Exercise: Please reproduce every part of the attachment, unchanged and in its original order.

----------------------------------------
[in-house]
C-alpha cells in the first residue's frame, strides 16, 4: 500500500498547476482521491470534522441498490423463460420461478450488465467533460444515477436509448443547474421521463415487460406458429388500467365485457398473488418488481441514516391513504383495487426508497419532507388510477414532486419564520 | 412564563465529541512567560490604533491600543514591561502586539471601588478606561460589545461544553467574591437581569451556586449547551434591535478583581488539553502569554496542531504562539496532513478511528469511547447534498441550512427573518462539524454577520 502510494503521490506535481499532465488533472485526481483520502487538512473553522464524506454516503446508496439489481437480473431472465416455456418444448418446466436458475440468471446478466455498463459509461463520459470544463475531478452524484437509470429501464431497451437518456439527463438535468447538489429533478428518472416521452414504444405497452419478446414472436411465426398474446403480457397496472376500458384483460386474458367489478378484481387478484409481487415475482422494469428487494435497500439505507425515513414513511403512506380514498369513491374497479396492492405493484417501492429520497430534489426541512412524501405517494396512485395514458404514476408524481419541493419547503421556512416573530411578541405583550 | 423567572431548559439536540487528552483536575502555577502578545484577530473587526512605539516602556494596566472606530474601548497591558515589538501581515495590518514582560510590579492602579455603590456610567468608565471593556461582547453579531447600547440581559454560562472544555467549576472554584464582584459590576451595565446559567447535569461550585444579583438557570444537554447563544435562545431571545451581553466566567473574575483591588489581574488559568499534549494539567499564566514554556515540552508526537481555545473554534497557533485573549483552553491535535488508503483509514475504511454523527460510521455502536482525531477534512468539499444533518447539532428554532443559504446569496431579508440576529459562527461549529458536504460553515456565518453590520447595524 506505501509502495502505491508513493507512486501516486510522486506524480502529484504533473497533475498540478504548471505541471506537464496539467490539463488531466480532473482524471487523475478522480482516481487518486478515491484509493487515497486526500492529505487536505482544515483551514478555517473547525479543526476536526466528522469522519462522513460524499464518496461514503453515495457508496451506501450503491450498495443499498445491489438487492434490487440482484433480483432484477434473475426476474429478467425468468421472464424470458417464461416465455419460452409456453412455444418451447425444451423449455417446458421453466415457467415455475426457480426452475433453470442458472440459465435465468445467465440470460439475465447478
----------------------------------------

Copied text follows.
[in-house]
C-alpha cells in the first residue's frame, strides 16, 4: 500500500498547476482521491470534522441498490423463460420461478450488465467533460444515477436509448443547474421521463415487460406458429388500467365485457398473488418488481441514516391513504383495487426508497419532507388510477414532486419564520 | 412564563465529541512567560490604533491600543514591561502586539471601588478606561460589545461544553467574591437581569451556586449547551434591535478583581488539553502569554496542531504562539496532513478511528469511547447534498441550512427573518462539524454577520 502510494503521490506535481499532465488533472485526481483520502487538512473553522464524506454516503446508496439489481437480473431472465416455456418444448418446466436458475440468471446478466455498463459509461463520459470544463475531478452524484437509470429501464431497451437518456439527463438535468447538489429533478428518472416521452414504444405497452419478446414472436411465426398474446403480457397496472376500458384483460386474458367489478378484481387478484409481487415475482422494469428487494435497500439505507425515513414513511403512506380514498369513491374497479396492492405493484417501492429520497430534489426541512412524501405517494396512485395514458404514476408524481419541493419547503421556512416573530411578541405583550 | 423567572431548559439536540487528552483536575502555577502578545484577530473587526512605539516602556494596566472606530474601548497591558515589538501581515495590518514582560510590579492602579455603590456610567468608565471593556461582547453579531447600547440581559454560562472544555467549576472554584464582584459590576451595565446559567447535569461550585444579583438557570444537554447563544435562545431571545451581553466566567473574575483591588489581574488559568499534549494539567499564566514554556515540552508526537481555545473554534497557533485573549483552553491535535488508503483509514475504511454523527460510521455502536482525531477534512468539499444533518447539532428554532443559504446569496431579508440576529459562527461549529458536504460553515456565518453590520447595524 506505501509502495502505491508513493507512486501516486510522486506524480502529484504533473497533475498540478504548471505541471506537464496539467490539463488531466480532473482524471487523475478522480482516481487518486478515491484509493487515497486526500492529505487536505482544515483551514478555517473547525479543526476536526466528522469522519462522513460524499464518496461514503453515495457508496451506501450503491450498495443499498445491489438487492434490487440482484433480483432484477434473475426476474429478467425468468421472464424470458417464461416465455419460452409456453412455444418451447425444451423449455417446458421453466415457467415455475426457480426452475433453470442458472440459465435465468445467465440470460439475465447478